The Wall Street Journal is reporting that Apple’s Board of Directors will meet Tuesday concerning the vacancy left by Google CEO Eric Schmidt’s departure. Schmidt resigned two weeks ago over potential conflicts of interest between Google and Apple.
The Journal is also reporting — really, stating the obvious — that Apple COO Tim Cook tops the short list of candidates. Cook, who ran Apple’s day-to-day operations during Steve Job’s absence earlier this year, would be the second board member actually working the for the company. Looking at the current board, he seems like an excellent choice.
- Bill Campbell, Chairman and former CEO of Intuit Corp., is probably a head scratcher for anyone forced to use Quicken for the Mac. He used to work for Apple and came with Jobs when the latter returned in 1997.
- Millard Drexler, Chairman and CEO of J. Crew, has arguably contributed to the success of the company. He played a part in bringing the retail stores into being.
- Al Gore, former Vice President of the United States and current environmental advocate, perhaps keeps Greenpeace from coming down too hard on Apple. His name definitely brings stature to the company.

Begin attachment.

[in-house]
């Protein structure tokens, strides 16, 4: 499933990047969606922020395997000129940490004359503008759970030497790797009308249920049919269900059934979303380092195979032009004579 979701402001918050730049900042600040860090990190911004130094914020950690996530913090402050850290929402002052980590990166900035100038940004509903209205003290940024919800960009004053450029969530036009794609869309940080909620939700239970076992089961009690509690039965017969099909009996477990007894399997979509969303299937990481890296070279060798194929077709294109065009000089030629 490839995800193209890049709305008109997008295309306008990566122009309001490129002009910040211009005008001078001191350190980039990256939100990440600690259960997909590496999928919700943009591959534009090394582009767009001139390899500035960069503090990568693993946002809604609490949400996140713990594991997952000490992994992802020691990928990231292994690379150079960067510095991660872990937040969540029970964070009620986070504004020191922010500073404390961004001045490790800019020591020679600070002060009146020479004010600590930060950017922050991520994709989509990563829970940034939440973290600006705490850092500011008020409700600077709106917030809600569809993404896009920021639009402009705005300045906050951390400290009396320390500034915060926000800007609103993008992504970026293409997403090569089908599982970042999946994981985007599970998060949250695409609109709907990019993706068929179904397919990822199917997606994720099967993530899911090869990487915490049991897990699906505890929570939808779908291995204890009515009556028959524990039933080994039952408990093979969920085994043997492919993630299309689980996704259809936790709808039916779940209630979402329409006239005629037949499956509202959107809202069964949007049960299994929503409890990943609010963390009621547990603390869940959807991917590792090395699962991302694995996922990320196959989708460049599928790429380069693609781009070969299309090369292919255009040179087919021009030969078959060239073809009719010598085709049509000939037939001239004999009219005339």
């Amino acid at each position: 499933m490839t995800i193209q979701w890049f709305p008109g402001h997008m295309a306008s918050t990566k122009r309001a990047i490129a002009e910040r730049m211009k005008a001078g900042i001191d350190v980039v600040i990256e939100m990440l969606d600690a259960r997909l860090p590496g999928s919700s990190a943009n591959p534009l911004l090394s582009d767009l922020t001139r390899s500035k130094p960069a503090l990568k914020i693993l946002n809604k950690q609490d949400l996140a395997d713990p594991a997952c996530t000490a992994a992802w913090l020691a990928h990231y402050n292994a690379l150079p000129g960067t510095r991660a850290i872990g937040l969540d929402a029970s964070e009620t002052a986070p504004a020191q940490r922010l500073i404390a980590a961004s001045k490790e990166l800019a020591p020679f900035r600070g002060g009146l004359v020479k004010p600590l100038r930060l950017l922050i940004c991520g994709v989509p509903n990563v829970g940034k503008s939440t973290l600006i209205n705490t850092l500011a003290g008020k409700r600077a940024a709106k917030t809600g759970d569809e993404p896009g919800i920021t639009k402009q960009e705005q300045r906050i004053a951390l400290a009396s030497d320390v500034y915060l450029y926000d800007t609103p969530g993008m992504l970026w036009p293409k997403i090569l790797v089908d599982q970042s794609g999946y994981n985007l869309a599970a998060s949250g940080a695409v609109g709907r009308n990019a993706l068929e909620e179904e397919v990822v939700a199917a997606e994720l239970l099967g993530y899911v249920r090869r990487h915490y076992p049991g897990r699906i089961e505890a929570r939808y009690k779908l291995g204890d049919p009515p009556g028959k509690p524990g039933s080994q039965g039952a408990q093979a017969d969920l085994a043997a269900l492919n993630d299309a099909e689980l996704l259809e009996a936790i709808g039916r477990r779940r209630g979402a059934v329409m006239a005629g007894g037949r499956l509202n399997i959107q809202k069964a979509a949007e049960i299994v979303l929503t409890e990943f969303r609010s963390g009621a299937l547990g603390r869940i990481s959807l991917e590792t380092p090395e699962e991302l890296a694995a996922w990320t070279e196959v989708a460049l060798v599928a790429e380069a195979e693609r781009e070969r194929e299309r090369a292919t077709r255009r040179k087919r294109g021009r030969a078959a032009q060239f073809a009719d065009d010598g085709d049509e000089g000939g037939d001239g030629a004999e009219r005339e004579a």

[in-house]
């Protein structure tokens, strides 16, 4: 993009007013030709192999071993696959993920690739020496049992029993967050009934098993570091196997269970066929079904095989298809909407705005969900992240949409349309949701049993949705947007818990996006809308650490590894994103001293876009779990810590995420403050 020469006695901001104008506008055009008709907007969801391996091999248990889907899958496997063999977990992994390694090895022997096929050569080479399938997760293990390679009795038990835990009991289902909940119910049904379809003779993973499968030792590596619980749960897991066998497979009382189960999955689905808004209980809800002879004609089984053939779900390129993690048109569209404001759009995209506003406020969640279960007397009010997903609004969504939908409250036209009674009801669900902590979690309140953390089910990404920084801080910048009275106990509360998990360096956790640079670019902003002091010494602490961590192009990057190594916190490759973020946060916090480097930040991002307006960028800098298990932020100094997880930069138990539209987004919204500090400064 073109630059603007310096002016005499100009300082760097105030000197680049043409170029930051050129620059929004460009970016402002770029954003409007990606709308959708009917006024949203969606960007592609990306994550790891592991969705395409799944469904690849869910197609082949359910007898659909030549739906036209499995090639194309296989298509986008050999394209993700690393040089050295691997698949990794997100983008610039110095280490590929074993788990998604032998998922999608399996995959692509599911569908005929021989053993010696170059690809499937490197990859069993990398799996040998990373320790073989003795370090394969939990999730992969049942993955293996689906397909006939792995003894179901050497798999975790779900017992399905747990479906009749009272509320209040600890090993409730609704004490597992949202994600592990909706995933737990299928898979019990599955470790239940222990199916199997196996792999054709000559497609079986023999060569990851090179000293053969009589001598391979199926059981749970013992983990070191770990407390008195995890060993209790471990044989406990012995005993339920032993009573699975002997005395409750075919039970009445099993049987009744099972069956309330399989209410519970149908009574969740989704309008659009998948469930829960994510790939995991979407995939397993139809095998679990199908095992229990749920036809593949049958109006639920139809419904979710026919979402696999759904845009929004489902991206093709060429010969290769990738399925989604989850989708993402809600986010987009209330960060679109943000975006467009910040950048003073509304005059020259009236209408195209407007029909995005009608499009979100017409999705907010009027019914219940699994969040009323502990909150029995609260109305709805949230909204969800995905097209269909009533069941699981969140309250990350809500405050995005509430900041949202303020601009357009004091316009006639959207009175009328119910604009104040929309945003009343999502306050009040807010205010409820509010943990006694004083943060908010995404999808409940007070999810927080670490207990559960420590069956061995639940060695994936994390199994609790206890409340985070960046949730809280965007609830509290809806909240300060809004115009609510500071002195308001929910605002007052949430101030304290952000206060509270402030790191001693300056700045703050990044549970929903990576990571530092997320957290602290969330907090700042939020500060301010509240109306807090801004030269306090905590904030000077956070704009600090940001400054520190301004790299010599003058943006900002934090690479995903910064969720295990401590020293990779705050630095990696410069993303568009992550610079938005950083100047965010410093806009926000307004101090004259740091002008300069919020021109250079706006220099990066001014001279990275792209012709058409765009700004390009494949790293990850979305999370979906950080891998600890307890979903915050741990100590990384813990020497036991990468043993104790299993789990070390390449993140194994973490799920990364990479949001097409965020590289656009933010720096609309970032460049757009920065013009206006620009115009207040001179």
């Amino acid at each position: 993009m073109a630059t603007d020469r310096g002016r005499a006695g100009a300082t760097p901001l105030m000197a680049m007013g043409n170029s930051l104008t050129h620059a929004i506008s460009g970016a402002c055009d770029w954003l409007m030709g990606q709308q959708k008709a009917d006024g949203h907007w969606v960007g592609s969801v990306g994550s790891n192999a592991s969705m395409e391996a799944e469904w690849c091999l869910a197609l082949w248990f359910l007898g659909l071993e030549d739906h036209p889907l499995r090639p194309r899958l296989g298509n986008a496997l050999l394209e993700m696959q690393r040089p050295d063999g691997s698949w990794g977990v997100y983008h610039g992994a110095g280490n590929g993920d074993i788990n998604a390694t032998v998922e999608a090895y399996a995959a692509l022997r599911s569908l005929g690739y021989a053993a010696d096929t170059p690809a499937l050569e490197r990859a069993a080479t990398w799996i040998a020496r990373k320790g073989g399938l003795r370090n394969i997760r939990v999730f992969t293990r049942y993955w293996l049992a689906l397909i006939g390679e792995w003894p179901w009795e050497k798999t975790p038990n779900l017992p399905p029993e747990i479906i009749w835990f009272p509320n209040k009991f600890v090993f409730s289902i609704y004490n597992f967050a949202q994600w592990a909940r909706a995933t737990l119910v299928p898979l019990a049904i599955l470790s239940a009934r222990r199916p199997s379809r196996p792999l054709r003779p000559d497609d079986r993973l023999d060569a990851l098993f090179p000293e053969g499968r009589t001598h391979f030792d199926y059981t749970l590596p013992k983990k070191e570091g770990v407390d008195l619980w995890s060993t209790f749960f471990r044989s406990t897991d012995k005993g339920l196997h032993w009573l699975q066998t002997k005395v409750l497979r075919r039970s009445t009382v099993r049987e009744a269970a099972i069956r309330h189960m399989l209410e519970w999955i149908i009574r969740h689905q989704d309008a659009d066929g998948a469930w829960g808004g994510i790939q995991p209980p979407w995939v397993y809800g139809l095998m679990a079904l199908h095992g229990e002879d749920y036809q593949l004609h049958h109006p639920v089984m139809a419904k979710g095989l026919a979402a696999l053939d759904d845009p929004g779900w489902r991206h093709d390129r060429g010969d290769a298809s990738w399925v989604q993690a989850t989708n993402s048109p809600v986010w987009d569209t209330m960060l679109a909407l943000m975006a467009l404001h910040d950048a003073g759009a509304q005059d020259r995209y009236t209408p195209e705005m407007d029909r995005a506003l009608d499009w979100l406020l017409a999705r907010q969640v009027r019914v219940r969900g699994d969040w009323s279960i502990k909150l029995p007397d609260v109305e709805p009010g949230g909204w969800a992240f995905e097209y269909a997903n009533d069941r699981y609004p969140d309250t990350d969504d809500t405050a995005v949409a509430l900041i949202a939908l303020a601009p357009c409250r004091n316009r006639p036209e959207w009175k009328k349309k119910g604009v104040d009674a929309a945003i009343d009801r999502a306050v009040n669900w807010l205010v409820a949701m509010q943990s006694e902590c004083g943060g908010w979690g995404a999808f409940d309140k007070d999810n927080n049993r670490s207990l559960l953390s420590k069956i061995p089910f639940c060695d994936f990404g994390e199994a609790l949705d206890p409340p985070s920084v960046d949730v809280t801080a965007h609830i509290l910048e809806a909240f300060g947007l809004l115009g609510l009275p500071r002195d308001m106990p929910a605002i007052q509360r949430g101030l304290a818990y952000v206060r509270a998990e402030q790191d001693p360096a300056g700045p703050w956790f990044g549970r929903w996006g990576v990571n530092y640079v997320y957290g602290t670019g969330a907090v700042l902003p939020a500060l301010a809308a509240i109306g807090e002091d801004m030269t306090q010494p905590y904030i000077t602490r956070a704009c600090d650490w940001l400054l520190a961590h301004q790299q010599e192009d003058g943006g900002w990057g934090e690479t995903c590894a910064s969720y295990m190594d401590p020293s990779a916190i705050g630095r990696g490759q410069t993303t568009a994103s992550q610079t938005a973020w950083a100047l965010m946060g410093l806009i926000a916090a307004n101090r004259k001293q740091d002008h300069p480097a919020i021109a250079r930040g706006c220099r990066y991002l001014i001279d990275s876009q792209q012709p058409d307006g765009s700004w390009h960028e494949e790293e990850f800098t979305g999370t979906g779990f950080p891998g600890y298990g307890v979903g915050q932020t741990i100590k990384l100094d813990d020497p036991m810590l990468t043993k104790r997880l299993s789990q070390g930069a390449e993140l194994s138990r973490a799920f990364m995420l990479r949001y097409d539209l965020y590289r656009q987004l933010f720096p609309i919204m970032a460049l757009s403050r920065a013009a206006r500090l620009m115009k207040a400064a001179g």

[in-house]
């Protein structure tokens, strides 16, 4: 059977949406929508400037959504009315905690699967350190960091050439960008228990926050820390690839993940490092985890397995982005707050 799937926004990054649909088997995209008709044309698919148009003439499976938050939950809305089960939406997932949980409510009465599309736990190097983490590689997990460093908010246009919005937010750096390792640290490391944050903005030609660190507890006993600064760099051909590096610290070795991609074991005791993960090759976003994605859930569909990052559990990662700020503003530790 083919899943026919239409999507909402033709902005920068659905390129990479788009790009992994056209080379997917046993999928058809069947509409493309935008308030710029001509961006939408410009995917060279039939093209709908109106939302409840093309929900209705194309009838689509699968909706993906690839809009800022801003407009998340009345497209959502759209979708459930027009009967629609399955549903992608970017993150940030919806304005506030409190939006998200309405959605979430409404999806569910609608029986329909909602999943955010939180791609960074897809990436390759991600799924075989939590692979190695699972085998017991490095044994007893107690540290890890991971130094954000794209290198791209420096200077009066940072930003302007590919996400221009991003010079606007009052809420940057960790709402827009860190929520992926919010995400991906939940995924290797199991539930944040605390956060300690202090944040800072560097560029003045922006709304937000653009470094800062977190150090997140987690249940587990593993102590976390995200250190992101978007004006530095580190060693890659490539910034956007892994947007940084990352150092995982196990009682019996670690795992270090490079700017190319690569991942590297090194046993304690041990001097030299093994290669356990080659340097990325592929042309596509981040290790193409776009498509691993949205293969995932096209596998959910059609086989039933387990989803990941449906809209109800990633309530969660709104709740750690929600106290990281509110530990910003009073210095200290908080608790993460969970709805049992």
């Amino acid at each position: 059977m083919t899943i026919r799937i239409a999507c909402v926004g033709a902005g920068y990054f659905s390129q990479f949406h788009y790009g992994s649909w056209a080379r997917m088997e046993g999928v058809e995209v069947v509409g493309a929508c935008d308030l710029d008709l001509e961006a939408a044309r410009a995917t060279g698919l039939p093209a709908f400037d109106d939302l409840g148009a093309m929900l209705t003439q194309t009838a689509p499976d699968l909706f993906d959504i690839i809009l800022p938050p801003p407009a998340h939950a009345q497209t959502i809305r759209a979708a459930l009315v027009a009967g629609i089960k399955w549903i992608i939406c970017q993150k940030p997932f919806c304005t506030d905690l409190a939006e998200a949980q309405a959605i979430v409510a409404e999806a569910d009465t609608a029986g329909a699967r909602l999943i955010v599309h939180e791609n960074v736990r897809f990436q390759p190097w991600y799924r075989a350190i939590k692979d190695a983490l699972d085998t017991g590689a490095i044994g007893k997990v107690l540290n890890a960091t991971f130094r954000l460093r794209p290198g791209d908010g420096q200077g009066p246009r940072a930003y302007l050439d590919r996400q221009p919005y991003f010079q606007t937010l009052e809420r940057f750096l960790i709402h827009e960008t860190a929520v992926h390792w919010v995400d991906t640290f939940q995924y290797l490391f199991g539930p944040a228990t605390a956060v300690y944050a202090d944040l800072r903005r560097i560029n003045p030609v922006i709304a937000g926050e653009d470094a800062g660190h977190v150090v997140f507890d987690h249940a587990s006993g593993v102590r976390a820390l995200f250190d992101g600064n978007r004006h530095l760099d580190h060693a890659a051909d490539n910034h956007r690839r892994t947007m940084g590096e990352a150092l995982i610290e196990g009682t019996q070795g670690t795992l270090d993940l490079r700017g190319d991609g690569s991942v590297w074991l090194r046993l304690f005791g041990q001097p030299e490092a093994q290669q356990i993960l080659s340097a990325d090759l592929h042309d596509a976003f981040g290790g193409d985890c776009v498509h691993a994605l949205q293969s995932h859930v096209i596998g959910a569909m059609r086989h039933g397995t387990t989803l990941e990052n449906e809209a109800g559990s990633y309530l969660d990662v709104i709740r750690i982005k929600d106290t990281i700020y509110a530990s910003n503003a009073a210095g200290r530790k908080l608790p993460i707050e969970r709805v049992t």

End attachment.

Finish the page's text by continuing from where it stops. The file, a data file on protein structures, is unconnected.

- Steve Jobs, Apple CEO, has done nothing less than save the company from destruction.
- Andrea Jung, Chairman and CEO of Avon, is the token female if you are cynical, a breath of fresh air if not. Before running Avon, a company selling cosmetics that is about a tenth the size of Apple, she was a VP at Neiman Marcus — still not seeing the fit with Apple. Jung also serves on the board of GE, though, so there is that.
- Arthur D. Levinson, Chairman of Genentech, is another mystery, though he may not be on the board much longer, or at least a board. Levinson also serves on the board of Google.
- Jerry York, Chairman, President and CEO Harwinton Capital, has some business chops. Being a former CFO for both IBM and Chysler, he also served on the board of GM. York was a part of the return of Jobs in 1997, too.
Considering the control Steve Jobs asserts over the company, in a sense it’s hard to see how the board matters. However, if considerations include a possible successor to Steve Jobs as CEO at some point in the future — distant future, hopefully — Cook, 49, again seems a logical choice.